This past week St Paul’s Anglican Church in San Miguel Allende hosted a panel discussion focused on; Healer, Healed and Healing. They unanimously concluded; humanity is imbued with a great capacity to know and desire its own wholeness which is found in an energy or natural order greater than any of us can fully conceive. Believe it, seek it and know it is always with you.
Humankind is most happy when we are “being whole” and “healthy”, yet that wellness is found in diverse and multi-dimensional ways. Healing — What is it? How does it happen? Where? When? Who gets to heal and who gets healed? What heals? What are the effective ways healing can happen? Is there a spiritual dimension to healing? The two-hour introductory panel discussion determined without a doubt to be healed we need to be connected to the divine power in and around us.
We are healed, healing and healers together,
seeking maximum harmony and a balanced life.
Awareness of health or illness begins when we close our eyes and become still enough to realize there is infinite space inside us, more than we can imagine. We all begin and end in that same space, our name, practice or perception may be the only difference.
Our panel participants consisted of three perspectives, given by three individual practitioners speaking about their faith/belief as it has unfolded in their respective lives.
Laura R. Torres employs her extensive academic tools found in Cultural Sciences — philosophy, hermeneutics, epistemology — in conjunction with her work as an Aj’quij, a Mayan spiritual guide — a counter and interpreter of Mayan sacred time.
Bishop William O. Gregg is the current parish rector at St. Paul’s Anglican Church in San Miguel de Allende. An interesting and diverse theologian, with a doctorate in theology from Notre Dame.
Susan J. Cobb, C. S., lifelong practitioner of Christian Science for twenty years. She was a chaplain in California jails and prisons and author of Virgin Territory: How I Found My Inner Guadalupe.
I want to recap some of their insights and add a few of my own conclusions gleaned from this important discussion. Laura mentioned an interior duality which requires a constant dialogue and listening to retain a balanced life style. William and Susan both expanded saying, the interior conversation strengthened their ongoing and daily relationship with God, the source of “be”ing. Whatever your practice is, commit to it and, refer to it every day as if it was your friend. We are guided by an invisible cosmic order we can talk to which guides and nurture us back to wholeness, whether it be illness of the body, mind or spirit.
The universe has a natural order, as Laura said, “things just are” I think she meant, in natural balance all the time and Susan added by saying, “I know I am whole and complete” and William went further by sighting St Paul’s biblical description of the “The Body of Christ” as being something we are inseparable from, we are part of the body like an eye lash or toe nail. All of them clearly spoke about Love being at the core of life as we know it; it is who we are and why we are here. Love teaches us we are not alone, it is the binding force and the greatest of healers.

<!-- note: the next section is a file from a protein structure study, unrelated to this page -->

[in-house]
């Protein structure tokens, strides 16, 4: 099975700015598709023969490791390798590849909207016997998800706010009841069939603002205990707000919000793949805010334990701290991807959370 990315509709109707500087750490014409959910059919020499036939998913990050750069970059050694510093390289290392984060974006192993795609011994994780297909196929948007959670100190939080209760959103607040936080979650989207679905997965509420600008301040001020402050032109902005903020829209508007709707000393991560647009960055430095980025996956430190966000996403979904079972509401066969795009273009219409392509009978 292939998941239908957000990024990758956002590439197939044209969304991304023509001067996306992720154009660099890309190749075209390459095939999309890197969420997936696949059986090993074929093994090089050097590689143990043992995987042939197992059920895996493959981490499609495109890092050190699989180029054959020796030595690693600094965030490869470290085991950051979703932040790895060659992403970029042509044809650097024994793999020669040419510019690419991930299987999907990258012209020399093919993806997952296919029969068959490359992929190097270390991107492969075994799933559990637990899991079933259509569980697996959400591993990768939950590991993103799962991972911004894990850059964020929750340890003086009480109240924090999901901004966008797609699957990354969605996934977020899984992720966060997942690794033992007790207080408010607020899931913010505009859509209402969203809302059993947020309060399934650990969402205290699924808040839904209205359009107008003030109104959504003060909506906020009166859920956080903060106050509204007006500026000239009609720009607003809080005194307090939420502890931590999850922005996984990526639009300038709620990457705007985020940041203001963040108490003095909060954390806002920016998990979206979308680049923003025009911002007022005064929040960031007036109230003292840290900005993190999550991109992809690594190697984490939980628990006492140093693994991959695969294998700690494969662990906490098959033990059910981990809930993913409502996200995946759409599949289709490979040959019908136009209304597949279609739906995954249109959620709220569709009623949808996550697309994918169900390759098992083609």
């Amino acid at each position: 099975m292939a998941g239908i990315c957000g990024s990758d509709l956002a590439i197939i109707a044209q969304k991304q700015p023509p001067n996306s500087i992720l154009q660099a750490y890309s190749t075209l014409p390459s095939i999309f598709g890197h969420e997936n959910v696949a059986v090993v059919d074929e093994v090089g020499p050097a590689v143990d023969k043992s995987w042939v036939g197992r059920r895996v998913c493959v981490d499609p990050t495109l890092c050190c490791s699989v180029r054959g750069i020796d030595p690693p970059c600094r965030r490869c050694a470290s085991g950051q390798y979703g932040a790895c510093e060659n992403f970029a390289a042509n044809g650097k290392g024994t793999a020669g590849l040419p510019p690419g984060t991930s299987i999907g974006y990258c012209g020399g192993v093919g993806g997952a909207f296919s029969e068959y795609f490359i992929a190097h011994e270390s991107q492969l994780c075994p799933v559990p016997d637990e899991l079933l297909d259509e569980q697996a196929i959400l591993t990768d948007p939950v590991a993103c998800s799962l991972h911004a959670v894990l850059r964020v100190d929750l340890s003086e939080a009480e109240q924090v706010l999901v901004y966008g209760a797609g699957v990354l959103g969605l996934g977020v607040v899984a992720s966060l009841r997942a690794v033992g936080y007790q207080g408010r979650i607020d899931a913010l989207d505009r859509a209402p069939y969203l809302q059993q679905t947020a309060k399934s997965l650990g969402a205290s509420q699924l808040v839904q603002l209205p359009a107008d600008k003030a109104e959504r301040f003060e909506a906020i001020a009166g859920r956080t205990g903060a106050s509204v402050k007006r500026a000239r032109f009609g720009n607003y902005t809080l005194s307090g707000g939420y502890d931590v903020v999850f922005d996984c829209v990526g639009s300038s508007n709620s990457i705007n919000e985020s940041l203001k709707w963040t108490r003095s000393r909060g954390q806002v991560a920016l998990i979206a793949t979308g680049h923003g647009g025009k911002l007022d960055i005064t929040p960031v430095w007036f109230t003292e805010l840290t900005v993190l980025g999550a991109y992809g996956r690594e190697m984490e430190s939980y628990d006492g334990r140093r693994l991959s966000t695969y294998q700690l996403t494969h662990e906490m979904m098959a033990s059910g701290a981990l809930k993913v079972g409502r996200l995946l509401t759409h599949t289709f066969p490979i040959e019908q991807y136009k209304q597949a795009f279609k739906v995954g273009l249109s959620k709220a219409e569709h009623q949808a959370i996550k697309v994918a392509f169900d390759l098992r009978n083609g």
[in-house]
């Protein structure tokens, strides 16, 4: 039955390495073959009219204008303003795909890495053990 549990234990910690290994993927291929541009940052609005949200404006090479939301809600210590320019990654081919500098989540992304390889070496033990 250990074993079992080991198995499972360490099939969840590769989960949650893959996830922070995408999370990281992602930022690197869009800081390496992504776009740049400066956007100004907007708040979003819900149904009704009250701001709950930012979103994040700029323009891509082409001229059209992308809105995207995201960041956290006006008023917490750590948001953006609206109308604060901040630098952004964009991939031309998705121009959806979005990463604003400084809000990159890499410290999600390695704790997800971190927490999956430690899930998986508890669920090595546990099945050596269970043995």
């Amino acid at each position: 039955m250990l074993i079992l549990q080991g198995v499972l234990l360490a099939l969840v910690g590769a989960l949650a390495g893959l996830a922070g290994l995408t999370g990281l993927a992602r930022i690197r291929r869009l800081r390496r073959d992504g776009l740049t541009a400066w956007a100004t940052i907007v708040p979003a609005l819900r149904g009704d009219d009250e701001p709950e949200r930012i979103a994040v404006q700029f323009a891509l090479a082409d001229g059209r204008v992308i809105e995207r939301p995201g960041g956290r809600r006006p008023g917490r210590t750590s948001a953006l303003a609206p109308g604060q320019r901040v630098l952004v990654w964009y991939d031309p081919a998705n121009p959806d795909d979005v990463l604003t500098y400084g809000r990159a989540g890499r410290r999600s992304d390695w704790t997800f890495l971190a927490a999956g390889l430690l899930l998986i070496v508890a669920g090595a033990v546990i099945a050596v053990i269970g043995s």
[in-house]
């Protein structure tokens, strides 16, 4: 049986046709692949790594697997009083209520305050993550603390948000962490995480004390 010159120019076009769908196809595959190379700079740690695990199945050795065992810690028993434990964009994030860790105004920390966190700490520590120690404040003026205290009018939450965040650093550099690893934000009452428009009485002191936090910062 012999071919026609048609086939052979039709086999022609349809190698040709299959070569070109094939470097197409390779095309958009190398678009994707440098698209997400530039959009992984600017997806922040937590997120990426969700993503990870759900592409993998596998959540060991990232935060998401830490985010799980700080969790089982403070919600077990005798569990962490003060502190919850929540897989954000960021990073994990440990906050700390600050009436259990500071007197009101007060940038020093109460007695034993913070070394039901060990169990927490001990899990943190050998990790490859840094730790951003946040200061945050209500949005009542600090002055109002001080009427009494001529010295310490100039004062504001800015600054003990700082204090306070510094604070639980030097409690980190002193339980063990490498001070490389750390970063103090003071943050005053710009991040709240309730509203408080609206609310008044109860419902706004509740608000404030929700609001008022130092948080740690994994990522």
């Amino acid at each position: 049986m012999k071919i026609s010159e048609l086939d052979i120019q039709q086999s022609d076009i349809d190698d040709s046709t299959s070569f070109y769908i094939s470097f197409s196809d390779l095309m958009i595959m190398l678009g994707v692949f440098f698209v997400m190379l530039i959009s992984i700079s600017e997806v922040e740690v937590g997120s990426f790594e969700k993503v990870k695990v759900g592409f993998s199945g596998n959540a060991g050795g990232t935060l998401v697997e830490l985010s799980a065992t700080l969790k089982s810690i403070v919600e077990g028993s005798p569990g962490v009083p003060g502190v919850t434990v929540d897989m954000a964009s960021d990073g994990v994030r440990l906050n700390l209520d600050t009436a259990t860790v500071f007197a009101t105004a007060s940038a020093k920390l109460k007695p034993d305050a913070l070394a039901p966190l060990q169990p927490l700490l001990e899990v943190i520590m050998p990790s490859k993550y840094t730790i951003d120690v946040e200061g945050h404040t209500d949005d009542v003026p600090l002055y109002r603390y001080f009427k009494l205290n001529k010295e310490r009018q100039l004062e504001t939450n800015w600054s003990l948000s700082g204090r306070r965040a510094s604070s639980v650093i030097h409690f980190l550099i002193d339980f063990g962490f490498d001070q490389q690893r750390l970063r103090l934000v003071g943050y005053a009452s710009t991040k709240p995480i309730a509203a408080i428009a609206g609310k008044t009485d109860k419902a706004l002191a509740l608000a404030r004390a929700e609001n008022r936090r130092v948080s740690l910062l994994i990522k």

Humans need an object to love, to nurture a relationship inside and out.
William reminded us we come upon this perfected love by degrees, gradually as we deepen our prayer and commitment. Laura advised we “softly” ask for assistance and guidance from the cosmic realm to love more and it will surely come. Susan shared her revelation and joy that she found in being cared for, by a loved one. I liked this part of the discussion, it seemed to me without love of self and love of other we are alone and isolated. Thinking we are isolated is the biggest and most savage enemy of illness. Illness feeds on being separate from the whole. We occasionally have thoughts like; “why did this happen to me?” or “I feel so alone” or “I am somehow imperfect “, yet I think attitudes like this cause us to die faster, we end up depressed and filled with anxiety. Individual spiritual practice and commitment to community brings us back into balance and as Laura said, “It feels like an alignment of two poles; heaven and earth, spirit and flesh, beginning and end ”.
Think about it for a moment, anxiety about death or fear of not being whole or healthy can be the ultimate separation. Fear of loosing control gets its power from wanting or thinking we are separate from ( fill in the blank) ____. I am independent of the group, I am fine alone, I can care for myself, and I cannot trust anyone, are all statements with no room for new energy, new wholeness, or no perspectives. William likened it to a two year old who says,” Me, Mine and NO ”. William told a story about a priest who detached himself from the activities in the congregation, he became isolated and ineffective. Again, like St. Paul the evangelist saying, we are all part of one body, we cannot live and flourish away from the whole.
As we came to a close Laura talked about a string with a knot in it; the knot messes up the string but it is temporary, with time and attention the knot might get bigger or it might disappear. Susan used the metaphor of cleaning a window. We see more clearly what exists outside of us if we continually keep the grim and dirt off the window.
I want to thank the three of you for sharing your insights and convictions. The afternoon was a delight and we hope to have another panel not too far in the future.
Susan left us with a question, “How big is your God?”
I suggest we continually seek to allow him or her or it to be big enough to include an unexpected healing, personal wholeness without an agenda and be thankful for the love in whose image we have all been created. Peace be with you